To the sound of a future call.
Backyards and sidestreets were more than enough,
To cradle a life begun.
And in those years of growing up,
I learned a song to be sun.
In retrospect I can see that this poem was not written by a confused 17-year-old teen. This was written by an inner child seeking expression. An inner child with wisdom and understanding that effectively reassured that teen. This was not written by Robert the confused teenager. Robbie wrote this.
As I drove back to Edmonton from the week-long institute in Victoria, I reflected on the week-long experience and its personal meaning in my life. I was sensing a deep inner connection that I hadnít experienced for a long time. North of Kamloops, on a long isolated stretch of the Yellowhead Highway, I was compelled to read the poem again. I had an overwhelming impulse to write an additional verse. Within minutes I had written, with a full sense of completion, the following words.
The years have past, the boy is gone
He knew he couldnít stay
So he left his gift of song
and I sing it today.
It took a child to set me free
To remind me now Ė and then
I am the child
The child is me
Iím Robbie, my best friend
Robbie just wouldnít grow up, and that wasnít good enough for Robert. Robert left him behind. After all, Robbie still wanted to hold Dad's hand and who needed that embarrassment? Robert was ready for bigger and better things. With ambitious thoughts of adulthood and all the agency that he could muster, Robert set off alone. The transition into adulthood simply had to be made without Robbie, and a playful child was left behind.
I didnít feel ready for the adult world. My parents' style of loving and caring felt like a liability. I had created, within myself, the perception that I needed to be taken care of. With all the tenderness and caring I had been given with the best of intentions, I saw myself as fragile and needing to be cared for. My response was to take care of others so they would value me and take care of me.
When a butterfly emerges from its cocoon as it prepares for a new stage of life, it must struggle considerably to break free. Scientists studying this process found that when they tried to make this struggle easier, by carefully peeling back the cocoon, the butterfly emerged and died. Apparently the struggle to break free is, in itself, an important part of the process. The butterfly cannot survive unless it is left to break free in its own struggle. It must establish its own identity in this world.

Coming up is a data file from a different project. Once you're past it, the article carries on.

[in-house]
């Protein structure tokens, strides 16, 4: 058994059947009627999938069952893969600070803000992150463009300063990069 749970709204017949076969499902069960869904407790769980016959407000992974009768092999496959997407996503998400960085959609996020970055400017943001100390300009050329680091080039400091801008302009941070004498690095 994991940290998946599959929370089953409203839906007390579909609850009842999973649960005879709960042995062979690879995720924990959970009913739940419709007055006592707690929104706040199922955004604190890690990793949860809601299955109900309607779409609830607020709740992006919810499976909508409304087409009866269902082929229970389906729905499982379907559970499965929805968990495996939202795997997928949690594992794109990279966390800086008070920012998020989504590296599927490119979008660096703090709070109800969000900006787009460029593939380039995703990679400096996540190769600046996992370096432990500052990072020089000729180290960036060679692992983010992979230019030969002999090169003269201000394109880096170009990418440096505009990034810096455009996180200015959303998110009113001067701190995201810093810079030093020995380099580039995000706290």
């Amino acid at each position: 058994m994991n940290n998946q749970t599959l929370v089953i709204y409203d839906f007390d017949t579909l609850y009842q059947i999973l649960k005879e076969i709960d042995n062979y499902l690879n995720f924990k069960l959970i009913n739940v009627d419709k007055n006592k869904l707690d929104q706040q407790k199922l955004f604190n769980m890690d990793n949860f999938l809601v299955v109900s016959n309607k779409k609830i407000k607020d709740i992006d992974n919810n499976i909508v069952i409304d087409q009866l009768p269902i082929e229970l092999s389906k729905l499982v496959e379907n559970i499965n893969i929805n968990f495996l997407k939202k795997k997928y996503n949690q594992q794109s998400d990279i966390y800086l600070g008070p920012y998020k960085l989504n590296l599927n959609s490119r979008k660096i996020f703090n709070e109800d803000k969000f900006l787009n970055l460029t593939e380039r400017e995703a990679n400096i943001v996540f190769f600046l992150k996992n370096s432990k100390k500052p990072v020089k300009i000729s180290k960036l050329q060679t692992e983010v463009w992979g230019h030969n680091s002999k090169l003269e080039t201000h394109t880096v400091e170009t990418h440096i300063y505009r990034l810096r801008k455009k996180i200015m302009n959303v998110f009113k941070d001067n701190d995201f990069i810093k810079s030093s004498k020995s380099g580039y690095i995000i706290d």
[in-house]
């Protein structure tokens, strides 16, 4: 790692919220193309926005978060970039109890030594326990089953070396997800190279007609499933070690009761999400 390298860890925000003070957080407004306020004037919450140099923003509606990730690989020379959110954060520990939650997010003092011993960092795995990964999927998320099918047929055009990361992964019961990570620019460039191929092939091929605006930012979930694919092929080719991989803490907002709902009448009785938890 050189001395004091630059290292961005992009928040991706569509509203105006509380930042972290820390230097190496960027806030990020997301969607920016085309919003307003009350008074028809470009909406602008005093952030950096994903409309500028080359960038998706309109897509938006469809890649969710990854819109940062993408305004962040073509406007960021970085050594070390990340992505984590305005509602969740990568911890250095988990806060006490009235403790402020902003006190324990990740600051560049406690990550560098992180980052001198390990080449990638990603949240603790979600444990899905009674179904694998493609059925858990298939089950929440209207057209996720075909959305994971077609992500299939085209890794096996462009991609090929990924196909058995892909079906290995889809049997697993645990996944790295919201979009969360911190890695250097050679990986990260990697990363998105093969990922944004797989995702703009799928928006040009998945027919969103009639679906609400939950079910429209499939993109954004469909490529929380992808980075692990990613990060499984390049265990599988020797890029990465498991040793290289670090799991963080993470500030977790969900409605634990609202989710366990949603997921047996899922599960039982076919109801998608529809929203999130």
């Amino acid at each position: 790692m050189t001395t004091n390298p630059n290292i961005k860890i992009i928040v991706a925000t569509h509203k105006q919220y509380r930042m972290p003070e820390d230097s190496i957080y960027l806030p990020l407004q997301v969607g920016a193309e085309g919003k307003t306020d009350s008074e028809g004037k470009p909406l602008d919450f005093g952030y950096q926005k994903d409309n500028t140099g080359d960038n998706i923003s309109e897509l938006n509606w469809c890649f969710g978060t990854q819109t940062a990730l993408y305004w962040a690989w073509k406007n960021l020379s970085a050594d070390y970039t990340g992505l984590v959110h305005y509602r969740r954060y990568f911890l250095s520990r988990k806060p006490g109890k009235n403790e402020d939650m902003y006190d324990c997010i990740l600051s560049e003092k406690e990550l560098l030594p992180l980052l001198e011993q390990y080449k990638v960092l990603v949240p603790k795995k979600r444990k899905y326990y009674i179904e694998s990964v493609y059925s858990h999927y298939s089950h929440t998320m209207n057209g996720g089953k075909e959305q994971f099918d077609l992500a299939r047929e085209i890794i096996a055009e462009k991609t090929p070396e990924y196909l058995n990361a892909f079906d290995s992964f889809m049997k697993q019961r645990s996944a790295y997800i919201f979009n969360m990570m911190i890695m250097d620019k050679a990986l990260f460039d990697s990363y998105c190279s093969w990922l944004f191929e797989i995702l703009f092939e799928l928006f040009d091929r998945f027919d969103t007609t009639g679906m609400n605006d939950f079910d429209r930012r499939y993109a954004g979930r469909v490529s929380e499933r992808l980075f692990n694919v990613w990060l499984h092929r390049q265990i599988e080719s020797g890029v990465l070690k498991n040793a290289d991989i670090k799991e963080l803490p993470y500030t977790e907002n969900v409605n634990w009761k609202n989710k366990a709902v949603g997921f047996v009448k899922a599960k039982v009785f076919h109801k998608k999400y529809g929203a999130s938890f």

Through the years I struggled and continued to grow. I learned that growing up was not the answer. Growing inside and nurturing my inner experience has been the key.
Some years ago I became interested in and began presenting humour, laughter, and play workshops for caregivers. This pursuit came from my desire to reclaim some of the joy I had lost over the years. As I develop and present these sessions today, I am continually amazed at how many adults also lost the joy and spontaneity of childhood. I continue to nurture my inner playfulness.
I have enjoyed Victor Borgeís observation that laughter is the shortest distance between two people. In Victoria I came to appreciate also that laughter is the shortest distance to my inner self. During hearty laughter the entire mind, body, soul, and spirit are joined in ha, ha, harmony. It is interesting to note that both hearty laughter and a good cry are capable of producing tears. Not only has laughter helped me connect with positive emotions, but I am much better connected with sadness and grief. A rainbow of emotions now colours my life.
Earlier this spring my daughterís Brownie group had a bug night. All the lucky dads were invited to help the girls build bughouses. The simple design required little interference from me. With hammer in hand Brittany whacked away, nail by nail, and created a leaning tower of Pisa with a bug screen carefully scrunched around it. The next day I sat quietly beside her in the garden and watched her collect her "lada-bugs." As I enjoyed her moment, I quietly treasured my own childhood memories of gathering bumblebees in jars from the caragana hedges. In spring the yellow caragana blossoms burst forth, and my friends and I, armed with glass jars and lids punched with breathing holes, would trap the bees between the lid and the jar. Sometimes we could get as many as five or six bees in one jar, and we felt bad if we accidentally pinched off a beeís leg in the process. The bees bumbled, and my life was filled with the moment, the sound, and the colour. As the sun set and the day began to fade ... the glorious finale! We lined up our jars in a row and in a last proclamation of their freedom and ours, we took off the lids and ran squealing from the swarm of ungrateful, bumbling bees.
As Brittany coaxed the last "lada-bug" into the bughouse, I knew that I had quietly shared a very special moment with her. And maybe some day I'll tell her about the bumblebees and maybe I wonít. Today the "lada-bugs" are her treasured memory, and I was with her. I didnít have a need to help her. I didnít have the need to fix anything. No need to exaggerate the experience for her. Her experience is her treasure. My experience is mine to treasure. Both of us connected by our unique experiences is our relationship. It doesnít get any better than that.
This feature: Chubb R. (1994) Personal reflections on an emerging self. Journal of Child and Youth Care. 9(4), pp 95-101